What We Do



Science and research health professions officers in the Commissioned Corps have the flexibility and freedom to pursue a diverse and fulfilling career. Science and research health professions officers in the Corps have received their qualifying master’s or doctorate (Ph.D., D.P.H., D.Sc., or Ed.D.) from a broad range of scientific or health-related programs and specialty areas, including:

  • Epidemiology and other public health sciences
  • Physical and biological sciences (such as biology, chemistry, pharmacology, toxicology, biochemistry, microbiology, human and plant physiology, and genetics)
  • Biostatistics
  • Health and bioinformatics
  • Health risk assessment/communication and health marketing
  • Science and public health policy
  • Social sciences
  • Regulatory affairs in biology, toxicology, and environmental sciences; science administration (research and management)

Day-to-day responsibilities of science and research health professions officers include, but are not restricted to:

  • Reviewing and regulating biologics, drugs, food, and health devices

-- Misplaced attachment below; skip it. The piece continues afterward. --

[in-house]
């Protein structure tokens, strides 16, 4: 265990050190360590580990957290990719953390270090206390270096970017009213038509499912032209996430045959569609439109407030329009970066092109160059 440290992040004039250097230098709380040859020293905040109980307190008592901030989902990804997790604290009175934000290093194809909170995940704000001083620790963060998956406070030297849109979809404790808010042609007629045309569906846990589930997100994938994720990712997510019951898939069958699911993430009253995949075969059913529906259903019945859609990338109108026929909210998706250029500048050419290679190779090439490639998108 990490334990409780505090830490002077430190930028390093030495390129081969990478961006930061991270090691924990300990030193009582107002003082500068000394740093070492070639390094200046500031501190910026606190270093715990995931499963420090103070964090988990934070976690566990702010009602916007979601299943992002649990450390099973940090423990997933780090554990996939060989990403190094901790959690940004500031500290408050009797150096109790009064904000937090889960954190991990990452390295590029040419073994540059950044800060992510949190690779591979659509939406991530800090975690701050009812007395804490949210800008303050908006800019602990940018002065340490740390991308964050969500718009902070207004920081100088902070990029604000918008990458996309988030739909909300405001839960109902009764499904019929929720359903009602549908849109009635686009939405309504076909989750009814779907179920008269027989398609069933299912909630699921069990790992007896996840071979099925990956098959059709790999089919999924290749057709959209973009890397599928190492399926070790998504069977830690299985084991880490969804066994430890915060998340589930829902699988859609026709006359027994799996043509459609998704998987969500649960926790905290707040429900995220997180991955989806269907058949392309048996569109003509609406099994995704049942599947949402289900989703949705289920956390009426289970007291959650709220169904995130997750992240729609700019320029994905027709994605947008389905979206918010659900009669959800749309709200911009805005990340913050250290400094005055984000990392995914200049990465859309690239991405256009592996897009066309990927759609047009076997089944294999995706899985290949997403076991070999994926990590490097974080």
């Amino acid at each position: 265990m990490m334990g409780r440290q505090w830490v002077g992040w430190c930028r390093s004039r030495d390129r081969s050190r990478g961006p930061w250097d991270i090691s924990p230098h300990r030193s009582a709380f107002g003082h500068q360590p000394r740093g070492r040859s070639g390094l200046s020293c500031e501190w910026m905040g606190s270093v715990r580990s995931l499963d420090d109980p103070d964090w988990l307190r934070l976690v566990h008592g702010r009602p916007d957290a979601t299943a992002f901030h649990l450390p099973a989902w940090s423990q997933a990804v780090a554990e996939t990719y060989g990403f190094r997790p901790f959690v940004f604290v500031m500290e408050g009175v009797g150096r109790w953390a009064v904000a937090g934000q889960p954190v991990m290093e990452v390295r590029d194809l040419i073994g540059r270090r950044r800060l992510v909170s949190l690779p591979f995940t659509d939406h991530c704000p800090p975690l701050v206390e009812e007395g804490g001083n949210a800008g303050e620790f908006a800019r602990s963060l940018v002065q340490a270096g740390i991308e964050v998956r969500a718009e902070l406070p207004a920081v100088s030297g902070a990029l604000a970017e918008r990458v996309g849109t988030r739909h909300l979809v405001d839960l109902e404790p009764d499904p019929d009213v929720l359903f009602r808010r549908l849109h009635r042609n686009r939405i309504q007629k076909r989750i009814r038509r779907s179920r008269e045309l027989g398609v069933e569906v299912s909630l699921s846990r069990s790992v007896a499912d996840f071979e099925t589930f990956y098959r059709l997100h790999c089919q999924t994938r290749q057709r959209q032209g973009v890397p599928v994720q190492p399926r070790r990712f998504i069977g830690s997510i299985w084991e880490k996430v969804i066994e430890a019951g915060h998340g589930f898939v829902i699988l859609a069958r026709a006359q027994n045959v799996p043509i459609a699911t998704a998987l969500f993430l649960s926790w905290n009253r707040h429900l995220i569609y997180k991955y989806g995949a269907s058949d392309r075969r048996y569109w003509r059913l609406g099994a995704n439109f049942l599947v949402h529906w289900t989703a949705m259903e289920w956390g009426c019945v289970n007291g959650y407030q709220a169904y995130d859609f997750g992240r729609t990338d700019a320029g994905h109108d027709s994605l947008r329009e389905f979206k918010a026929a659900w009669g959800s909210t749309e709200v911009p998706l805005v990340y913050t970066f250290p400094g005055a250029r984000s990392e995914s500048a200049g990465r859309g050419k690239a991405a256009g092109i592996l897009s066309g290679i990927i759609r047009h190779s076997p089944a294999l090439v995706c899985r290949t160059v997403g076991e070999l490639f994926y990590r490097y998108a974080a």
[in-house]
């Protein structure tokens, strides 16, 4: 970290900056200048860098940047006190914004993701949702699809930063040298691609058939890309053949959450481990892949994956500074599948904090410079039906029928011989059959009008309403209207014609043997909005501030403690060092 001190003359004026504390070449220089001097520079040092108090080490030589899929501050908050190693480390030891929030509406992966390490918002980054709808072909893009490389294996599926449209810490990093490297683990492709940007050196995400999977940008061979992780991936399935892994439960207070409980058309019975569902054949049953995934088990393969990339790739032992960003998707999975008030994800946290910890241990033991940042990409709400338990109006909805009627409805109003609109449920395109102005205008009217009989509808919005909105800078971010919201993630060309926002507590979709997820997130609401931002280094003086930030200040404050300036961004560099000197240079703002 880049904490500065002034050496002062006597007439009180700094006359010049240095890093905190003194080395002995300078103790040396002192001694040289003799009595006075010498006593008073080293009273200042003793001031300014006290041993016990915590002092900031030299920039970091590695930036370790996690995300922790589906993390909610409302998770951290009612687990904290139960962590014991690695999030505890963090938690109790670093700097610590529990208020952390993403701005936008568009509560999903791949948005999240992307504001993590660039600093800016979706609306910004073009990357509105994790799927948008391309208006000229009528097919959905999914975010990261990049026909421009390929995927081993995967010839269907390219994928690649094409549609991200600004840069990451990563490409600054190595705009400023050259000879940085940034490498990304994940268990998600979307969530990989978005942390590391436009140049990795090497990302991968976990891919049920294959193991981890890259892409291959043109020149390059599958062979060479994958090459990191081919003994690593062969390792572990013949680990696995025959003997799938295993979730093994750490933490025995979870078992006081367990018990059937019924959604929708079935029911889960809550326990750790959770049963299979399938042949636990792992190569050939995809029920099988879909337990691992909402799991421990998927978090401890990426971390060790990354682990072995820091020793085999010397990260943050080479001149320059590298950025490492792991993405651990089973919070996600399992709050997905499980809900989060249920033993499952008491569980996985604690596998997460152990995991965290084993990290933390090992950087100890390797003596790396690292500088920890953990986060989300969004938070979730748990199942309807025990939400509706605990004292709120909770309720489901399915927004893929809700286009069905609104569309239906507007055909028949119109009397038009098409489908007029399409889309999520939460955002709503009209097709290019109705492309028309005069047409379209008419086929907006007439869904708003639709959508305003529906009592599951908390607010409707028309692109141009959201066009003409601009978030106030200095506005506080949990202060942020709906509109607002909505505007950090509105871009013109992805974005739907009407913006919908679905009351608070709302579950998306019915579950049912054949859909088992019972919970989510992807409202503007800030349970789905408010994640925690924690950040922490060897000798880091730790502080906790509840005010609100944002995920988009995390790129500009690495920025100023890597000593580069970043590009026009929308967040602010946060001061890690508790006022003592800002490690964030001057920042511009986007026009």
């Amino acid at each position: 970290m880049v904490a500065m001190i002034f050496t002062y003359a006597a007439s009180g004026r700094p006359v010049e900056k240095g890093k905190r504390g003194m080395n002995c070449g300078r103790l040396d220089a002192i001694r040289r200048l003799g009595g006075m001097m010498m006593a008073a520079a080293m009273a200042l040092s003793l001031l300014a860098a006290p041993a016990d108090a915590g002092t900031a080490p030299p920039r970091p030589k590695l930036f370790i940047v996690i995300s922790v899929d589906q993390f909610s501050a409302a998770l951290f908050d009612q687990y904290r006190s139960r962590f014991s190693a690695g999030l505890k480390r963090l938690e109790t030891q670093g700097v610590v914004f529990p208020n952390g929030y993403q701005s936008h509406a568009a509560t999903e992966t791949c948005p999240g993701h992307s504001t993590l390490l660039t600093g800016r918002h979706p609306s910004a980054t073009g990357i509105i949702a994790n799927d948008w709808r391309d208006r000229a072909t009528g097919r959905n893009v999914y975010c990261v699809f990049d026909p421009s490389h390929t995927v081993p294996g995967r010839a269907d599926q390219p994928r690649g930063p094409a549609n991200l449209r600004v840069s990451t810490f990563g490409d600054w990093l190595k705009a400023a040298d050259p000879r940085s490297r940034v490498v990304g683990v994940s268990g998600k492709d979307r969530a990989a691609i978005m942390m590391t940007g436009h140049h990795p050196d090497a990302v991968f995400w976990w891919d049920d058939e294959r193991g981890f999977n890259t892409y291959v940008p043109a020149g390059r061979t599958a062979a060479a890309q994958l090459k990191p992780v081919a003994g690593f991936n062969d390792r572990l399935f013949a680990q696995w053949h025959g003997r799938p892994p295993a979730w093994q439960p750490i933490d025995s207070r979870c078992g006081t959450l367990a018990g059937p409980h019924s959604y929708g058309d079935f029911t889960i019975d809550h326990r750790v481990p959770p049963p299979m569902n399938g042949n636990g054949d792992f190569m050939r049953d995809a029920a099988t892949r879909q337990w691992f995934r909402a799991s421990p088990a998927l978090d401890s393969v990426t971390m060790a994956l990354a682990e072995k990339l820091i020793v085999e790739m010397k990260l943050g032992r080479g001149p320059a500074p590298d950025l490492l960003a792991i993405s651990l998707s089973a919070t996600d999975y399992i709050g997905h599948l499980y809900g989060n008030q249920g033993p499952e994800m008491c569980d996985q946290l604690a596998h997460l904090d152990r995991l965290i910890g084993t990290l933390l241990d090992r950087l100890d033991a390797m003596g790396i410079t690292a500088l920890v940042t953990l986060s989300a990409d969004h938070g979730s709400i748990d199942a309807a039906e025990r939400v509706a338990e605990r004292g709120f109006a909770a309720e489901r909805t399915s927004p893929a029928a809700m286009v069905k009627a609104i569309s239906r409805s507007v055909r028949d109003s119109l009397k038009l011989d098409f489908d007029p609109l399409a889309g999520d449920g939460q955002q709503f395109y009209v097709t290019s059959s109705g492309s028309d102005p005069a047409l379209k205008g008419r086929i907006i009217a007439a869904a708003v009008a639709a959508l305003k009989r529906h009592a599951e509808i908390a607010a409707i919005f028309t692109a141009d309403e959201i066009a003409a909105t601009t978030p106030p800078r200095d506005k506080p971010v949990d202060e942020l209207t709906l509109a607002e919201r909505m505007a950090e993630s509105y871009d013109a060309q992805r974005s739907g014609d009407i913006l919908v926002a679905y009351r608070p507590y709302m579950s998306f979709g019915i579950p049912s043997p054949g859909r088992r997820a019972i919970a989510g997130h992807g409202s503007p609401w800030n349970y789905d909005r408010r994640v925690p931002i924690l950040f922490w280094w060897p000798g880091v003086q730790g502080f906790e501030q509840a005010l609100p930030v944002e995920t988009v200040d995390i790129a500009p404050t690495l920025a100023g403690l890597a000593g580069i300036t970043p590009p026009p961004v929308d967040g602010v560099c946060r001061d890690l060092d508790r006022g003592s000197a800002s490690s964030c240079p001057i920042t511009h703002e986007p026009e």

• Working in all levels of public health planning, preparation, and response to public health crises and disasters
  • Conducting basic and applied research in various disciplines
  • Educating health care providers, public health professions, and health care consumers
  • Serving as supervisors and administrators in health care, health research, and regulatory agencies

In addition, science and research health professions officers may have the opportunity to assist in public health responses to man-made and natural disasters and participate in rural health missions helping some of the neediest populations in the Nation.

As a science and research health professions officer in the Commissioned Corps, you can work throughout the U.S. Department of Health and Human Services and in other Federal agencies and programs. Below is a list of the Federal agencies and programs where science and research health professions officers have the greatest likelihood of finding an assignment – the order is based on the number of officers presently assigned. See duty station map for more details.

Page Last Modified on 8/19/2013